There are two sorts of referral. Those that must referred to the IMCA service (mandatory) and those that may be referred (discretionary).
Mandatory referrals to the IMCA service are those where a person
a) lacks capacity to make a specific decision about serious medical treatment or a long-term accommodation move (of more than 28 days in a hospital or 8 weeks in a care home) and
b) does not have appropriate family or friends to be consulted.
There are two types of discretionary referrals:
a) Care reviews where accommodation has been arranged for a person by statutory services, and they have no family or friends who are appropriate to consult.
b) Safeguarding adults’ cases where a protective measure is proposed, whether or not there are family or friends who are appropriate to consult.
The Office of the Public Guardian has more information about the Mental Capacity Act, including easy to read guides for the public.
Referrals can ONLY be accepted from the Decision Maker or the Decision Makers representative with the permission of the Decision Maker (i.e. for serious medical treatment the Consultant & change of accommodation etc. the Social Worker).
DOLS were introduced by the Mental Capacity Act 2005 and came into effect in April 2009. They provide a legal framework and right to appeal for vulnerable people to ensure they are not deprived of their liberty unless it is in their best interests. They do not apply to anyone who is subject to the Mental Health Act except in rare circumstances. DOLS only apply within care homes and hospitals, to people who are 18 and over and who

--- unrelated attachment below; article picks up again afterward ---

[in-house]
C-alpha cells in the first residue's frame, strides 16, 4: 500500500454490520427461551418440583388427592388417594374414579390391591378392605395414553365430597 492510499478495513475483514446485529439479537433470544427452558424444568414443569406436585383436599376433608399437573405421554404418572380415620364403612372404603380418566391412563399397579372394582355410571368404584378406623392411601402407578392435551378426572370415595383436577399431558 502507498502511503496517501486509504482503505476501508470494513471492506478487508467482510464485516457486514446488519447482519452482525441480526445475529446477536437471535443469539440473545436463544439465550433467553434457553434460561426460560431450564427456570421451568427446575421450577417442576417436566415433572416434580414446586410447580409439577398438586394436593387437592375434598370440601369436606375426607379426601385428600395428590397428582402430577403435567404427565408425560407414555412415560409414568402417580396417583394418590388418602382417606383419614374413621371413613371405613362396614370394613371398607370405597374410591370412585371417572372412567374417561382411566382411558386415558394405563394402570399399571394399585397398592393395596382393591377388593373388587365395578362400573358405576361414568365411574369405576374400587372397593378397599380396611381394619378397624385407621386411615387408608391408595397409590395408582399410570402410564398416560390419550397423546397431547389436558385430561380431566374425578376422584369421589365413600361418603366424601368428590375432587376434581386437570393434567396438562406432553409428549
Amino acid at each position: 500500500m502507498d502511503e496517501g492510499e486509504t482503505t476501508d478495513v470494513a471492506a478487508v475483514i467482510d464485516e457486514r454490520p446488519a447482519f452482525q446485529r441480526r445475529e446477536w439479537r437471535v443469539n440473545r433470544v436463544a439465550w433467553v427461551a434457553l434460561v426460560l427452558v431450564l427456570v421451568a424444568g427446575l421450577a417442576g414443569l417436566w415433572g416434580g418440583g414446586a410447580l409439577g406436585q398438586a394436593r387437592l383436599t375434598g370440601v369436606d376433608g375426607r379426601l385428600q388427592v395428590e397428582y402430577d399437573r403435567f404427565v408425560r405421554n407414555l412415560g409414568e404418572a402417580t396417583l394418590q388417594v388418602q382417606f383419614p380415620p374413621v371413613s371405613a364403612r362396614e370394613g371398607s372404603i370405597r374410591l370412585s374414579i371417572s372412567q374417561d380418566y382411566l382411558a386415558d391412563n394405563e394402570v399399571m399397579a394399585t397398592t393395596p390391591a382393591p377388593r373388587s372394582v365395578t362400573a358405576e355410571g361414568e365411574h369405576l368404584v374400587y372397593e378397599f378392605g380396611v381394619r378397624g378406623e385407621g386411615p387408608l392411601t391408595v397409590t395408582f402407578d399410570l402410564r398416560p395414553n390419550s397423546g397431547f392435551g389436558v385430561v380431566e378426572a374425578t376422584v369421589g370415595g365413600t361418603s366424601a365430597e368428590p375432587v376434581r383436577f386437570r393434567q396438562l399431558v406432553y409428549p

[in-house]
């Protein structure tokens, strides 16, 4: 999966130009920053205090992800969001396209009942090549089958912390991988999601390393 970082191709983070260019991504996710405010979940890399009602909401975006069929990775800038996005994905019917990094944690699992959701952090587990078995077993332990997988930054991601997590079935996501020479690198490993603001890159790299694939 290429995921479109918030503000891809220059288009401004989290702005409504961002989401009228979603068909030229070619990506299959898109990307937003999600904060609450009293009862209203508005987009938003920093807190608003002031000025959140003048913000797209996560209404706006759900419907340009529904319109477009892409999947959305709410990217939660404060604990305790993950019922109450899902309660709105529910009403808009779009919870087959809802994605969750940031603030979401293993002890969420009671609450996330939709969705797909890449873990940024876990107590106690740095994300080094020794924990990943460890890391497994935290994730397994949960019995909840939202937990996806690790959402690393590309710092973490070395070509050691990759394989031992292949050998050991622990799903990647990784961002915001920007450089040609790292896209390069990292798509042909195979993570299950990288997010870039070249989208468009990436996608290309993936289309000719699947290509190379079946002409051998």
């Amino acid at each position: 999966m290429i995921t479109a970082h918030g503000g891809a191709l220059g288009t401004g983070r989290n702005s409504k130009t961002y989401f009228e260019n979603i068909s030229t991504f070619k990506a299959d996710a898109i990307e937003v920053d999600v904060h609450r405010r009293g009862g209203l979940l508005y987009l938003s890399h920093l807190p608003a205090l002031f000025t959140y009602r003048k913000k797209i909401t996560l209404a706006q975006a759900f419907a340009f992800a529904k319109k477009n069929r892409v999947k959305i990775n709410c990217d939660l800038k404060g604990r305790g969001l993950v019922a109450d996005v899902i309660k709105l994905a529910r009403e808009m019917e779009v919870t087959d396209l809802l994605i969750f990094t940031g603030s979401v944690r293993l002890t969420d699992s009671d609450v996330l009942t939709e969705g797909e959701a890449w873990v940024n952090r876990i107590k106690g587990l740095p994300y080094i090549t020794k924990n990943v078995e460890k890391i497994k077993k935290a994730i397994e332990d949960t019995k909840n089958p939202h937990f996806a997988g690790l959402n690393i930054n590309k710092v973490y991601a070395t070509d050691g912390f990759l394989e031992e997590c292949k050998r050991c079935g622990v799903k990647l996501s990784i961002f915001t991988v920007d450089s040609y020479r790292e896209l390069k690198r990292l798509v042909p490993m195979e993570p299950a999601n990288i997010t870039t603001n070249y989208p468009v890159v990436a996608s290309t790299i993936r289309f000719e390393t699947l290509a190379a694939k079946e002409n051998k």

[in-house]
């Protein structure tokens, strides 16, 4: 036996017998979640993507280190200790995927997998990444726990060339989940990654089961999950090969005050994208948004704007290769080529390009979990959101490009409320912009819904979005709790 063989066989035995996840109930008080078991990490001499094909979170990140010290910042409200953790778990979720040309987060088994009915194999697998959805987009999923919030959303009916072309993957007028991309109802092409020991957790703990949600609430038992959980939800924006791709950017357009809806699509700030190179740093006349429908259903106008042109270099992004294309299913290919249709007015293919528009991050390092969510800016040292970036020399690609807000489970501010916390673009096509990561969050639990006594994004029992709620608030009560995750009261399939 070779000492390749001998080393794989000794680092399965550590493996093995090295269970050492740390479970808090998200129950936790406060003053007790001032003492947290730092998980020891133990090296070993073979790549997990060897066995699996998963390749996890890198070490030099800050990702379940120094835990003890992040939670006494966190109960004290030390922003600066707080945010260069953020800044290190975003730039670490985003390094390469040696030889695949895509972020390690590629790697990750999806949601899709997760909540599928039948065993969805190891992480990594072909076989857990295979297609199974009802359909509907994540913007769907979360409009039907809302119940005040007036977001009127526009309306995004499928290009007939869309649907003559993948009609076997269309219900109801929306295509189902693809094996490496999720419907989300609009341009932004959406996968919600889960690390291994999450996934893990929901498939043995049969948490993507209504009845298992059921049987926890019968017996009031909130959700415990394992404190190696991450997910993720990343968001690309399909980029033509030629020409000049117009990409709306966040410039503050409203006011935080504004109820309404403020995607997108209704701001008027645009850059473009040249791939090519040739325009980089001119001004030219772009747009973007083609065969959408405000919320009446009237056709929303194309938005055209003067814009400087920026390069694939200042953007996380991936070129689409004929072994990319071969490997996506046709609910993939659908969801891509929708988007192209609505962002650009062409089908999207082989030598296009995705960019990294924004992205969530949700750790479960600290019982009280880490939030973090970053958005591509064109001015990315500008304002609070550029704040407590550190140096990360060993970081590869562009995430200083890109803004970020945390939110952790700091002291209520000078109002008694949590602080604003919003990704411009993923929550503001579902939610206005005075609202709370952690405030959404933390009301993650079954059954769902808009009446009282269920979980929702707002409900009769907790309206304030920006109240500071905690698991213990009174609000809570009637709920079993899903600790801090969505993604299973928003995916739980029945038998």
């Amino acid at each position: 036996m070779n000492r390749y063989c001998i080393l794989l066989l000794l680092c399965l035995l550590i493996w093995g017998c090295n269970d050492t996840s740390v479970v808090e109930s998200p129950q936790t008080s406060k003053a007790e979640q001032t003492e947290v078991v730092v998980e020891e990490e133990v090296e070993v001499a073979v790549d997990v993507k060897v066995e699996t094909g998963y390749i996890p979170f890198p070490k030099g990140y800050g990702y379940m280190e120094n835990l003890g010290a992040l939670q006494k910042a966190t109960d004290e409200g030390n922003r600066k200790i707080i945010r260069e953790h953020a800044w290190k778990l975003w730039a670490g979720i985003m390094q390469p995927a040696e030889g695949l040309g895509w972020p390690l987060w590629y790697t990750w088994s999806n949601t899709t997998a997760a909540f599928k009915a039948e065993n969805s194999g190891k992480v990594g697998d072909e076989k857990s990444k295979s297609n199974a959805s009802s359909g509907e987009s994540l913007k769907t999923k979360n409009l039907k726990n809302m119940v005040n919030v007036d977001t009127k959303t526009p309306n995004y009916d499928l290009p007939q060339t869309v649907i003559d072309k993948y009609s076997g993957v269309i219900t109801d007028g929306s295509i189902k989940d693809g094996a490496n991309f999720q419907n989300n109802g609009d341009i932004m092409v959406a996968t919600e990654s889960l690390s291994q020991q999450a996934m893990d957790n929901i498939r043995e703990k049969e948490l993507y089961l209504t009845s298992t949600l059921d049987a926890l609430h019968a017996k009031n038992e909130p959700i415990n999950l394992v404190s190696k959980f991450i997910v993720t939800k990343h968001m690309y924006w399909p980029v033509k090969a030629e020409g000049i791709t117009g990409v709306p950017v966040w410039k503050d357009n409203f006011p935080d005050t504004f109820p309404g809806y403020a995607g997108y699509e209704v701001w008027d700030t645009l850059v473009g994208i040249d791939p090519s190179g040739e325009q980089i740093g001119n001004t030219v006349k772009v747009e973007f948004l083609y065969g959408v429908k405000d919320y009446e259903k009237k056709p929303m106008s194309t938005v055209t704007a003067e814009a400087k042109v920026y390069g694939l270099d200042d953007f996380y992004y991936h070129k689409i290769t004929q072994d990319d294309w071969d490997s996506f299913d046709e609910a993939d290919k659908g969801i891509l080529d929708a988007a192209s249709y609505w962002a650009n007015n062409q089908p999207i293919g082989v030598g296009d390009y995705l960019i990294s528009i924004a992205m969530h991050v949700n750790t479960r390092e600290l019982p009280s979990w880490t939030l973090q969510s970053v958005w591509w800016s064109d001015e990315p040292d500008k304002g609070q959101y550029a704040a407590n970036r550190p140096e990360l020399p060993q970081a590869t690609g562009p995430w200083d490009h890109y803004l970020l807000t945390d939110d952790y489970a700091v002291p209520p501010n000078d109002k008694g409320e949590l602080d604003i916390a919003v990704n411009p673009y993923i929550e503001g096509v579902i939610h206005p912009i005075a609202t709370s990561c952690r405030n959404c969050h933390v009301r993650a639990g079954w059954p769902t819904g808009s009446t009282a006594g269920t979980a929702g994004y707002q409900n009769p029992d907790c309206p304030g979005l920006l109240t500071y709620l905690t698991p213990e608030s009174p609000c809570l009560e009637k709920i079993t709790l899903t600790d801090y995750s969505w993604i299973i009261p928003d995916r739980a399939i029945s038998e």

lack capacity to agree to care or treatment, and
are suffering from a disorder of the mind, and
their carers believe it is in their best interests to deprive them of their liberty to protect them from harm.
If someone is going through the DOLS process and does not have someone who is appropriate to consult, under the Mental Capacity Act they have the legal right to an IMCA. There are three IMCA roles in the DOLS process:
The IMCA DOLS has a very similar role to the original IMCA role. The advocate will;
make representations about a person’s wishes, feelings, beliefs and values in relation to the decision being made
enable the person to participate as fully as they can in the decision making process
obtain and evaluate the relevant information to the decision
ascertain any alternative courses of action that may be available
obtain a further medical opinion if necessary
bring all factors relevant to the decision to the attention of the decision maker(s)
challenge decisions if appropriate
produce a report commenting on the decision to be made and how the individual’s best interests can be promoted
The IMCA DOLS must be instructed by the supervisory body if the person subject to the DOLS has no-one who is appropriate to consult, namely family or significant friends. The S39A IMCA has additional rights and responsibilities to the original IMCA role. The S39A IMCA should be given the relevant paperwork concerning the case, for instance assessments from the supervisory body. They also have the right to apply to the Court of Protection for permission to take the person’s DOLS case to court.
If the DOLS are authorised, a representative must be appointed by the supervisory body to remain in contact with the person and represent them in all matters relating to the DOLS. There are two instances when an IMCA may be instructed:
If a representative cannot be identified, then a paid representative can be nominated. This can be an IMCA.
An IMCA can also be nominated if there is a gap while a representative is being replaced. This is called a S39C IMCA.
The person who is subject to DOLS and / or their representative have the right to access an IMCA if they wish. The IMCA can provide information and support around the DOLS process and how to access a care review or the Court of Protection. This service is not available to a paid representative.
How to refer
All of these IMCA roles have to be instructed through the supervisory body (the local authority or PCT DOLS office). Anyone else who is aware that an IMCA is required should direct their concerns to the supervisory body DOLS office.
Plymouth City Council